Organic Tissue Stoichiometry of Cladophora glomerata and its Relation to Coastal Land Use in the Laurentian Great Lakes
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The relationships between C:N:P (carbon, nitrogen, and phosphorus) stoichiometry of Cladophora glomerata and land use characteristics in selected nearshore areas of the lower Laurentian Great Lakes were determined during two years of field sampling of coastal areas. In the past, bi-national reduction of point sources of P-loading resulted in reduced C. glomerata biomass; however, currently C. glomerata is resurging and it has been suggested that non-point source P loading, which may have increased with increasing populations and coastal land use changes, may be the cause. Study of the Halton shoreline, Lake Ontario, in 2006 demonstrated that C. glomerata nutrient stoichiometry has a strong seasonal relationship as internal P concentrations at 2 and 5 m depths decline to as low as 0.5 μg/mg dw during the rapid early summer growth period, well below the literature value of 1.6 μg/mg dw indicative of P limitation. Samples at 10 m maintained a constant surplus in P throughout the summer as light was the greater controlling factor at this depth. Along with ambient dissolved P, C. glomerata internal P increased sharply during the September and October surveys to approximately 3.5 μg P/mg dw at 2 m stations. Throughout the 2006 growing season both water chemistry and C. glomerata nutrient stoichiometry did not identify any direct point source influencing algal growth as indicated by tissue stoichiometry. Land use comparisons between the urbanized Halton region and the non urban sites of Presqu’ile Provincial Park and Peacock Point (Lakes Ontario and Erie, respectively) indicated significantly higher enrichment in both nitrogen and phosphorus at the 10 m urban stations as internal P concentrations were elevated and both N and P nutritional status indicators (C/P, C/N, and N/P) were much lower compared with non-urban sites. Areas with relatively more human impact (Port Credit and Halton on Lake Ontario) had higher internal P concentrations in C. glomerata. Through empirical evidence, nutrient status ratios predict the onset of P limitation for Cladophora glomerata within the Great Lakes to have values for C:P > 505 and N:P > 41, whereas zero positive growth was estimated to begin when C:P > 1246 and N:P > 75. Natural stable isotope abundances of 13C were indicative of benthic algal production as δ13C values from C. glomerata tissue samples during the early summer rapid growth period varied with depth to the 5 m depth contour. Though, overall 13C algal signals were a function of offshore changes in DIC-δ13C patterns throughout the year they were consistently lower in Cladophora tissue at shallower depths suggesting high photosynthetic demand for CO2 reduced isotopic photosynthetic fractionation. This trend was evident along most shorelines and from year to year, verifying the use of 13C stable isotope to define periods of potentially carbon-limited production. 13C and 15N did not identify any significant difference between urban and non urban shorelines. Similarly, stable isotopes were inconclusive in measuring local point source impacts. Similarly, point sources were also not apparent from measuring water chemistry and C. glomerata tissue parameters. The use of 15N isotopes in tracing C. glomerata filament origins may be of merit as persistent depth relationships were observed at all sites in Lake Erie and Ontario.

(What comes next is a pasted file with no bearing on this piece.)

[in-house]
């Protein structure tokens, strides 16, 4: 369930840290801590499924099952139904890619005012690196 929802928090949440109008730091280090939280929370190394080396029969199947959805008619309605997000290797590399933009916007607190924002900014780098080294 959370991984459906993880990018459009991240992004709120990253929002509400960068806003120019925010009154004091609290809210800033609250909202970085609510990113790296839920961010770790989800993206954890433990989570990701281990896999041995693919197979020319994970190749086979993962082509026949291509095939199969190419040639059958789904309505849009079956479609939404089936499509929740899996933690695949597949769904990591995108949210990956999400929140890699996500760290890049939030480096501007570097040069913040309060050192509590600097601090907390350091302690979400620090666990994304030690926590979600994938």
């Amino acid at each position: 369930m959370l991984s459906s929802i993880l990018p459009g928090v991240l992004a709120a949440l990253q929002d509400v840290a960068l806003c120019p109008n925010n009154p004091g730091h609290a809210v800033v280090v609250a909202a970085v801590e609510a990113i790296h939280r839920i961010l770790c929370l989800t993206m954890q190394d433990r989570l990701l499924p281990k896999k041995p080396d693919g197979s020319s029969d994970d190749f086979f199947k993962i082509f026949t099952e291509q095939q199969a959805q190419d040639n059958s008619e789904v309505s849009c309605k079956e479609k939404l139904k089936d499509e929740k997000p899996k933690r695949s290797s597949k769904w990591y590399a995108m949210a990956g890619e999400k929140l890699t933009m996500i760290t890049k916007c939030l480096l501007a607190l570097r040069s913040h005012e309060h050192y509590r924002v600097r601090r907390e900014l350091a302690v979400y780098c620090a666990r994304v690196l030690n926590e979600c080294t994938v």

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Adam James Houben (2008). Organic Tissue Stoichiometry of Cladophora glomerata and its Relation to Coastal Land Use in the Laurentian Great Lakes. UWSpace. http://hdl.handle.net/10012/3462